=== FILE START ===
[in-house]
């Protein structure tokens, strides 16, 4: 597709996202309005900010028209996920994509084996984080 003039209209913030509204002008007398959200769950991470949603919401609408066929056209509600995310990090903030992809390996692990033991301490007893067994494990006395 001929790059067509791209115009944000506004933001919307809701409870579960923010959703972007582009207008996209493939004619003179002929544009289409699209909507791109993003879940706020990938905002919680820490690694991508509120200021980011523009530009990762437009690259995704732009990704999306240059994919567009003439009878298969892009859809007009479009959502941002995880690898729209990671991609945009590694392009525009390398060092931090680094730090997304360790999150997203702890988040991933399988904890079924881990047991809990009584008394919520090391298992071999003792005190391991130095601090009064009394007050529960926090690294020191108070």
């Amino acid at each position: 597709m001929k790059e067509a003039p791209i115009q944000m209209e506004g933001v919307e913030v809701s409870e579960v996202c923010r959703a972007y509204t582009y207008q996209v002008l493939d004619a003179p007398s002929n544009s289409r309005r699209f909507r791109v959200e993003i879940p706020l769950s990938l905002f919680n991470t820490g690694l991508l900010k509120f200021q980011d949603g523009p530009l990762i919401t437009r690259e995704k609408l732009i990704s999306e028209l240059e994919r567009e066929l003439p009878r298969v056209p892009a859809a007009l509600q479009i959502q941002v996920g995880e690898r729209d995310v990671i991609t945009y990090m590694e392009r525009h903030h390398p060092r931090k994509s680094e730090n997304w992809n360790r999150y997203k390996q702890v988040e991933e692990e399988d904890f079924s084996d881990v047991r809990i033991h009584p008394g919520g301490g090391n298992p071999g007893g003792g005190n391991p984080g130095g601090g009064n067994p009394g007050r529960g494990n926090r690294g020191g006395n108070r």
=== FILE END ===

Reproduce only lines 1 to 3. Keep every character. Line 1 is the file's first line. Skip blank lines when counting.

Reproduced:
[in-house]
């Protein structure tokens, strides 16, 4: 597709996202309005900010028209996920994509084996984080 003039209209913030509204002008007398959200769950991470949603919401609408066929056209509600995310990090903030992809390996692990033991301490007893067994494990006395 001929790059067509791209115009944000506004933001919307809701409870579960923010959703972007582009207008996209493939004619003179002929544009289409699209909507791109993003879940706020990938905002919680820490690694991508509120200021980011523009530009990762437009690259995704732009990704999306240059994919567009003439009878298969892009859809007009479009959502941002995880690898729209990671991609945009590694392009525009390398060092931090680094730090997304360790999150997203702890988040991933399988904890079924881990047991809990009584008394919520090391298992071999003792005190391991130095601090009064009394007050529960926090690294020191108070």
């Amino acid at each position: 597709m001929k790059e067509a003039p791209i115009q944000m209209e506004g933001v919307e913030v809701s409870e579960v996202c923010r959703a972007y509204t582009y207008q996209v002008l493939d004619a003179p007398s002929n544009s289409r309005r699209f909507r791109v959200e993003i879940p706020l769950s990938l905002f919680n991470t820490g690694l991508l900010k509120f200021q980011d949603g523009p530009l990762i919401t437009r690259e995704k609408l732009i990704s999306e028209l240059e994919r567009e066929l003439p009878r298969v056209p892009a859809a007009l509600q479009i959502q941002v996920g995880e690898r729209d995310v990671i991609t945009y990090m590694e392009r525009h903030h390398p060092r931090k994509s680094e730090n997304w992809n360790r999150y997203k390996q702890v988040e991933e692990e399988d904890f079924s084996d881990v047991r809990i033991h009584p008394g919520g301490g090391n298992p071999g007893g003792g005190n391991p984080g130095g601090g009064n067994p009394g007050r529960g494990n926090r690294g020191g006395n108070r």